June 29, 2015Now comes the growing notion that we are at war, a phrase I’ve heard from more than a few these last days. A war fought not with guns and planes but words and ideas, the territory our hearts rather than battlefields. And though both sides cannot agree on much, there is an accord that this war contains both a “good” and a “bad” and that one is either on one side or the other—in this fight, there can be no spectators.
Nor can there be hesitation. If you disagree with a man’s right to marry a man or a woman’s right to marry a woman, if you do not believe that a Confederate battle flag is something akin to a Klansman’s hood, then your side is already chosen. Silent introspection is tantamount to cowardice, and for these things the punishment is to be thrown in league with the -ics and -ists. We are branded with the very thing that is now looked upon with contempt—a label.
I haven’t figured out why it’s gotten this way, or if “this way” is really just the way it’s always been. I’m still thinking things through. That’s what we should all be doing now. Not picking fights, not turning to the nearest social media platform to scream and blather. Think.
I do not think anyone has a right to be happy. Live even a tiny amount inside this world and you will discover just how impossible and fleeting such a belief to be. This life was not built for happiness, but for the pursuit of it—for each of us to strike out into our days and search for meaning and beauty and purpose. The pursuit of happiness, yes, that is our right. And does that mean same-sex marriage should be legal? I don’t know. Perhaps. Is same-sex marriage and a homosexual lifestyle a sin? Maybe. But if homosexuality is a sin, that makes them like you and me in every way. Like everyone. It doesn’t matter to which sex you find an attraction, we’re all broken. We’re all the same.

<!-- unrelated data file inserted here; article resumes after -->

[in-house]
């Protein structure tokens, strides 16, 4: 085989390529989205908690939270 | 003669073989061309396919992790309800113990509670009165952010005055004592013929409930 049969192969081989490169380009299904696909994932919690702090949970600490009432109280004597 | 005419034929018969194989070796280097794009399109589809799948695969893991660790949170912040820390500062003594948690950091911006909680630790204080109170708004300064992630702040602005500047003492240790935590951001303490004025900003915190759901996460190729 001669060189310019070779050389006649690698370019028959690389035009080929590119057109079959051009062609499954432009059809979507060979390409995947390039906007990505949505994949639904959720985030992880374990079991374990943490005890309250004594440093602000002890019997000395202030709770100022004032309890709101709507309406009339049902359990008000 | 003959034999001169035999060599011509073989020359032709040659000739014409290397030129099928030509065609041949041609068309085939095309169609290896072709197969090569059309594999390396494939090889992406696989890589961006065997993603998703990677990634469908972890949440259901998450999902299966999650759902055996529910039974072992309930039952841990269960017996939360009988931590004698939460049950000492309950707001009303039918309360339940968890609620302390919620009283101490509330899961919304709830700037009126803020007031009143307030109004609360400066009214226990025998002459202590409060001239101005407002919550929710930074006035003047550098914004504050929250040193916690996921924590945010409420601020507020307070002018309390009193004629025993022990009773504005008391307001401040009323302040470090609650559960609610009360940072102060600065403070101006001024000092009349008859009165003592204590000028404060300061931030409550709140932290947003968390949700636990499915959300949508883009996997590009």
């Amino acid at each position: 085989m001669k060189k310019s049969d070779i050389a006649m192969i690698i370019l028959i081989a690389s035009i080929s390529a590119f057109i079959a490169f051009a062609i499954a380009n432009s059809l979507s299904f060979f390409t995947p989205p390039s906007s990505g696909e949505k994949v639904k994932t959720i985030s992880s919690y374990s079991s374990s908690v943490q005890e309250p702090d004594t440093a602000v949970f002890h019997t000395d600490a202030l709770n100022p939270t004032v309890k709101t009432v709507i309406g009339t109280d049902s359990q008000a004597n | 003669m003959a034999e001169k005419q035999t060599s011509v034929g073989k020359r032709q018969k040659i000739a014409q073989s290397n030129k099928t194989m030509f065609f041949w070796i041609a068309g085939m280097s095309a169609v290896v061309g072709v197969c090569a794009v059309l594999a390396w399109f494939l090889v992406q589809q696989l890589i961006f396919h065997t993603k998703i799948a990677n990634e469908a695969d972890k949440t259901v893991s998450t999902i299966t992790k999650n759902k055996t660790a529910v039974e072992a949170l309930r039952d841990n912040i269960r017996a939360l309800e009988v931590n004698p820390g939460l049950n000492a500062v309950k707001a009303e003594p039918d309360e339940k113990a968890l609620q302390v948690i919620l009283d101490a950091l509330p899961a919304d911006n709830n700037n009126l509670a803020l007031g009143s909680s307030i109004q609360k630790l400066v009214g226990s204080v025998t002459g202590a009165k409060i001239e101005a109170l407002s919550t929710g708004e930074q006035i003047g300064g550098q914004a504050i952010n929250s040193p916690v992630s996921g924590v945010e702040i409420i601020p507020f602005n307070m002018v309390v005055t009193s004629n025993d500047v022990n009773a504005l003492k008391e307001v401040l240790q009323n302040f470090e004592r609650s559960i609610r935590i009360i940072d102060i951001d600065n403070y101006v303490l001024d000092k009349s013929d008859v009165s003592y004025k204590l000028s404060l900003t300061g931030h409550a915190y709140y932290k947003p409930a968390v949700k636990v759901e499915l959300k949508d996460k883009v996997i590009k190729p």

The issue with the Confederate flag is an easier one for me. You see them here, flying from rusting poles in the front yards of the mountain folk or billowing from the beds of muddy 4x4s driven by teenage boys. To be honest, the sight of it has always made me uncomfortable. I know its history, and how in the years following the Civil War it was adopted by those who wished to keep down those who should have always been raised up. But I know this as well—I am a proud Southerner. The region of the country does indeed hold many of our nation’s sins, but it holds much more of its graces. I know good men died on both sides of that great national wound, men of courage, godly men. I will tell you that racism exists here, but no more and no less than in any northern city.
I suppose in all of this, what I would like to know is where the line is now that we cannot cross. It seems to me that’s an important thing to consider, for me and for everyone. Because there has always been a line, hasn’t there? A mark upon the boundary of our society’s forward progress that we gauge as that place where, if trampled upon, we risk losing some special part of ourselves. I’d like someone to tell me where that line now rests. I get nervous when it isn’t there, when no idea of constraint is apparent. Jut this morning I read an article from a respected news source calling for the acceptance of polygamy, a notion that has in the last years begun to take hold. Another article extolled the plight of pedophiliacs who now feel left out of this cultural shift, their reasoning being that they can no less alter the object of their sexual attractions than can homosexuals. I wonder how many who support gay marriage would support the legalization of these as well, and if not, what reasons they would offer. Is polygamy the line now, or will that too be crossed? Is it incest? But how many do you suppose would be in favor of that, assuming both parties to be consenting adults? Is not love the most vaunted of emotions now? Does not love trump all?